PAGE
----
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Catavino, Supposedly, was Never in Jerez

Hey Everyone!

You know how we’ve been chatting about our Sherry experience in Jerez, spending 3 days completely immersed in information about Fino, Manzanilla, Amontillado and Oloroso? Well, guess what? We, evidently, weren’t there!

I assume that you’re scratching your head right now saying, “Uh, Gabriella, I’m a little confused. You’re saying that the articles you’ve been writing over the past two weeks have been fabricated? Phony? Fictitious!?” In theory, I am, because according to Wines of Spain, a government funded organization to promote Spanish wine, we never spent any time in Jerez.

Russian, Hungarian and Japanese sommeliers graduate in Jerez“, reads the Wines of Spain headline.

According to their article, there were no Americans present at the seminar, nor were there French, German, Dutch, British, Irish, Danish or Spanish either. Seems a bit odd, doesn’t it? Wouldn’t you want to promote the amount of cultural diversity represented at the event, specially, considering that there were only 23 attendees covering 12 different countries? The numbers alone are astounding! We had the rare opportunity to share our combined knowledge with wine professionals from all over the world gathered together for one united goal: to promote sherry internationally. This is interesting. This is newsworthy. This is what Wines of Spain should be covering, but ironically, we were never there.

But the tale continues as Wines of Spain reports that only sommeliers were present at the seminar, another major editorial error. In truth, there were also microbiologists, wine teachers, retailers, writers, reporters and winemakers as well. I might emphasize that limiting your breadth of factual information is rather like shooting yourself in the foot, because although Wines of Spain is correct in saying that there were sommeliers, the highlight was that we also encompassed a wide range of knowledge and expertise.

Finally, and the tip of the iceberg, the picture they’ve provided in the article with the caption, “graduating class”, is not our class. If you take even a cursory look at the picture, you’ll notice one key point, we’re not in it. We’re nowhere to be found, nor are the other 21 participants who took their time and resources to get on a plane and travel up to 15 hours to Jerez. One might think you’d at least get the photo accurate.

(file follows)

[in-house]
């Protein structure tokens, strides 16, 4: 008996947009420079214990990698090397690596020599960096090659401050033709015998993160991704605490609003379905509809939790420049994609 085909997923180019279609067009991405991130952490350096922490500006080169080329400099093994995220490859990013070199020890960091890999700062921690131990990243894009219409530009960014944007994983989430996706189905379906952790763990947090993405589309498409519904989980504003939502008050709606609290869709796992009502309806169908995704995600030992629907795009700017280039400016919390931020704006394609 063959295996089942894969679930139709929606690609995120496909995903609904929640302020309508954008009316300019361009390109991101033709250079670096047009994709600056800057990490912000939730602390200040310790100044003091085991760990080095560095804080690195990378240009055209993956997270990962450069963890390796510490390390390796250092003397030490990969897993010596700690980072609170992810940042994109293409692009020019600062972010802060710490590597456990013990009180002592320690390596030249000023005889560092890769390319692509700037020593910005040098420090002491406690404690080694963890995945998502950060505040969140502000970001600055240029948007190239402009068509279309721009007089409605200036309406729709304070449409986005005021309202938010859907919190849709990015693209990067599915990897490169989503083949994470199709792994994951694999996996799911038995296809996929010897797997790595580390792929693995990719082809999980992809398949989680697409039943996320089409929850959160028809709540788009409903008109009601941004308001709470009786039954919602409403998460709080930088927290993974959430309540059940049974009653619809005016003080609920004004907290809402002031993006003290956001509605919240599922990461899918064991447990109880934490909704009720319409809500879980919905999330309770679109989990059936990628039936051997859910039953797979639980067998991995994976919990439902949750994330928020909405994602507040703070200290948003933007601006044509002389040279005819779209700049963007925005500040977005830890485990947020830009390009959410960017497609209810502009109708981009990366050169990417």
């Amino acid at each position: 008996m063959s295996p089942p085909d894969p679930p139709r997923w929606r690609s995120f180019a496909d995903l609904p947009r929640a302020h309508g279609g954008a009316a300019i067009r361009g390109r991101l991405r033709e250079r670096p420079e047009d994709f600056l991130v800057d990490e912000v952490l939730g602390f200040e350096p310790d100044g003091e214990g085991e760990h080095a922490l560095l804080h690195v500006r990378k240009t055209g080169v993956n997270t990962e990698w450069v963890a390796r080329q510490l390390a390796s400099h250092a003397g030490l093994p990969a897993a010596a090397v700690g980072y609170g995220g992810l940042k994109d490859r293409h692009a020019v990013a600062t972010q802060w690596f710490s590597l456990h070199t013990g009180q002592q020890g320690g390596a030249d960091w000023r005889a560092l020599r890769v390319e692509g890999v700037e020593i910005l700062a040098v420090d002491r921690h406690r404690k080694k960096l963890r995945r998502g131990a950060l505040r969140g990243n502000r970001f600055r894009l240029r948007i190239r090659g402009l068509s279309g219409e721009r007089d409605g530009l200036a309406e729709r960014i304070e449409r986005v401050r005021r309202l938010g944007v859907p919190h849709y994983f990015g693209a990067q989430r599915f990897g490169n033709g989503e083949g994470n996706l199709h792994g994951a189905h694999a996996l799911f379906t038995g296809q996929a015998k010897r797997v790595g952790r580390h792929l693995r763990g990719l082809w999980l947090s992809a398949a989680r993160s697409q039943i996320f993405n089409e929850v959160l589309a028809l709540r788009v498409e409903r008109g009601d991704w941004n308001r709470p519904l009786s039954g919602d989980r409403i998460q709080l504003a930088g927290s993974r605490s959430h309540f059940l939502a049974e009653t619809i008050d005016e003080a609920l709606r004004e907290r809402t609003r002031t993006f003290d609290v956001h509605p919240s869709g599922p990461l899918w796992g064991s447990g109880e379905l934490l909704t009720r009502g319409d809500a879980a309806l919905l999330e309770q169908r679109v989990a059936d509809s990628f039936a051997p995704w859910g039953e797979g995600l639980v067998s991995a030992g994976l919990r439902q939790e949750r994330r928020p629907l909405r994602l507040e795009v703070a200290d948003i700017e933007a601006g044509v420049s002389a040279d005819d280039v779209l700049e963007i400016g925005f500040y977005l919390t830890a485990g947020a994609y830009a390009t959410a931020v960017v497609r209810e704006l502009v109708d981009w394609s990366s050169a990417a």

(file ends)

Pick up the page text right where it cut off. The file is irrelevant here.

Well, there you go! While the premier resource for Spanish wine has slacked in their fact finding mission, we’d love to offer our photos, our website we build specifically based on our experience, or our series of articles we’ve written on the event!

  • Andrew

    Perhaps the powers that be are looking to promote the on-trade aspects of sherry and thus promote the Sommelier aspect. Seems a bit of a kick in the teeth to me though. Would love to have done the course.

  • http://www.spittoon.biz Andrew

    Perhaps the powers that be are looking to promote the on-trade aspects of sherry and thus promote the Sommelier aspect. Seems a bit of a kick in the teeth to me though. Would love to have done the course.

  • Ildikó

    A Hungarian participant of the sherry seminar, I am a bit surprised, too. The Russians, Hungarians and Japanese were exceptions, rather than typical attendants. From these countries we were 4 altogether (sommeliers, teachers and professors) within the really international group of 23 persons. We may have been headlined as coming from exotic countries (?). The article is a bit insulting not only for the neglected 19 participants (from America, UK, Germany, Sweden etc.) but for us, too. Anyway, the seminar was grate.

  • Ildikó

    A Hungarian participant of the sherry seminar, I am a bit surprised, too. The Russians, Hungarians and Japanese were exceptions, rather than typical attendants. From these countries we were 4 altogether (sommeliers, teachers and professors) within the really international group of 23 persons. We may have been headlined as coming from exotic countries (?). The article is a bit insulting not only for the neglected 19 participants (from America, UK, Germany, Sweden etc.) but for us, too. Anyway, the seminar was grate.